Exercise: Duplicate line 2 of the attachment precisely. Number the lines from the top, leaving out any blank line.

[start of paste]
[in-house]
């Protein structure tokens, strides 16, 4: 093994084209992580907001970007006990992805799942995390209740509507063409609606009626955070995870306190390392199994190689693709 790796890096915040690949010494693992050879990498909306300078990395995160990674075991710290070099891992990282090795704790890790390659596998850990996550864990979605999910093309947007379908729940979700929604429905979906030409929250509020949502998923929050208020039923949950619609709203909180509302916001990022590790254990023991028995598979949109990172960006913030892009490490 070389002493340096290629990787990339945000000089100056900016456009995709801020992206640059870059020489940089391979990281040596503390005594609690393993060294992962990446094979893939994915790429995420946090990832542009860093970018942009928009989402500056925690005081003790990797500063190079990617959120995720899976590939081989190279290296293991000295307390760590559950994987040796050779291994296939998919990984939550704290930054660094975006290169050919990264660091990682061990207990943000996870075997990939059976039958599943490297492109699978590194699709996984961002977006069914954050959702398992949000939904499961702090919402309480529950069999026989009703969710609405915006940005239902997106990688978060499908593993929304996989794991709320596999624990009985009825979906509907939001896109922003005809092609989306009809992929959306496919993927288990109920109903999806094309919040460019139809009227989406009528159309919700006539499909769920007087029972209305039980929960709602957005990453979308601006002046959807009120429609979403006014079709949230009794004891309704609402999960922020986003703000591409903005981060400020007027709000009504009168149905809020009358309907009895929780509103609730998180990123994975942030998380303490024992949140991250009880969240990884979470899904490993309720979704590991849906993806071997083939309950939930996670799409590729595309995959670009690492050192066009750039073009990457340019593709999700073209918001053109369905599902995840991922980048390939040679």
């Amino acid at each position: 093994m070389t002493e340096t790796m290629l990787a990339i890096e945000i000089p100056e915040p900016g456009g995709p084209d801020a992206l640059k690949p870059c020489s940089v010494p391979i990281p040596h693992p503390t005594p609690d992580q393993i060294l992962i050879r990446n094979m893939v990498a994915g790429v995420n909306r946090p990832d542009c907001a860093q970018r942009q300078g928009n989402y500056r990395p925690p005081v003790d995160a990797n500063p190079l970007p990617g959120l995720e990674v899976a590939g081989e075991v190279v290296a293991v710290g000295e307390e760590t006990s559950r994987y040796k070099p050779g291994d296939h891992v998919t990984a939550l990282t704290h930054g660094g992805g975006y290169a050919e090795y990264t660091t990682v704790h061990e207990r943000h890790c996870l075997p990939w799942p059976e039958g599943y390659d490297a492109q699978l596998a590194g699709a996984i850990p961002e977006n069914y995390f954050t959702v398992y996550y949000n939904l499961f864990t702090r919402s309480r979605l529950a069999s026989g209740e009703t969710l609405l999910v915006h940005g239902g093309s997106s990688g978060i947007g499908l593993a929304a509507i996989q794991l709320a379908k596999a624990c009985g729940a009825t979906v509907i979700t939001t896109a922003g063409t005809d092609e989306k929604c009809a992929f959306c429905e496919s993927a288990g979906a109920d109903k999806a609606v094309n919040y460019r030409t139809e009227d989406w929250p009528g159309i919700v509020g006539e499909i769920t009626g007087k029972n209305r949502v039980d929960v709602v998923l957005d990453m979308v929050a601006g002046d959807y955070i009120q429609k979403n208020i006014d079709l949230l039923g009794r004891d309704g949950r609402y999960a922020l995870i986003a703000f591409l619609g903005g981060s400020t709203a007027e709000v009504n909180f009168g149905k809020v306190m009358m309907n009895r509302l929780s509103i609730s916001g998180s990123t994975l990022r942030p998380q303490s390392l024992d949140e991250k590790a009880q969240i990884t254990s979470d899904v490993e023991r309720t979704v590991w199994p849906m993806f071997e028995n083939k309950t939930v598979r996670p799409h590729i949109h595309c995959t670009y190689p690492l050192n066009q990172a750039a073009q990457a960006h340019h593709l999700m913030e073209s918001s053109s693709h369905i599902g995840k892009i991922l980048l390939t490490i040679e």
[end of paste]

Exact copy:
């Protein structure tokens, strides 16, 4: 093994084209992580907001970007006990992805799942995390209740509507063409609606009626955070995870306190390392199994190689693709 790796890096915040690949010494693992050879990498909306300078990395995160990674075991710290070099891992990282090795704790890790390659596998850990996550864990979605999910093309947007379908729940979700929604429905979906030409929250509020949502998923929050208020039923949950619609709203909180509302916001990022590790254990023991028995598979949109990172960006913030892009490490 070389002493340096290629990787990339945000000089100056900016456009995709801020992206640059870059020489940089391979990281040596503390005594609690393993060294992962990446094979893939994915790429995420946090990832542009860093970018942009928009989402500056925690005081003790990797500063190079990617959120995720899976590939081989190279290296293991000295307390760590559950994987040796050779291994296939998919990984939550704290930054660094975006290169050919990264660091990682061990207990943000996870075997990939059976039958599943490297492109699978590194699709996984961002977006069914954050959702398992949000939904499961702090919402309480529950069999026989009703969710609405915006940005239902997106990688978060499908593993929304996989794991709320596999624990009985009825979906509907939001896109922003005809092609989306009809992929959306496919993927288990109920109903999806094309919040460019139809009227989406009528159309919700006539499909769920007087029972209305039980929960709602957005990453979308601006002046959807009120429609979403006014079709949230009794004891309704609402999960922020986003703000591409903005981060400020007027709000009504009168149905809020009358309907009895929780509103609730998180990123994975942030998380303490024992949140991250009880969240990884979470899904490993309720979704590991849906993806071997083939309950939930996670799409590729595309995959670009690492050192066009750039073009990457340019593709999700073209918001053109369905599902995840991922980048390939040679």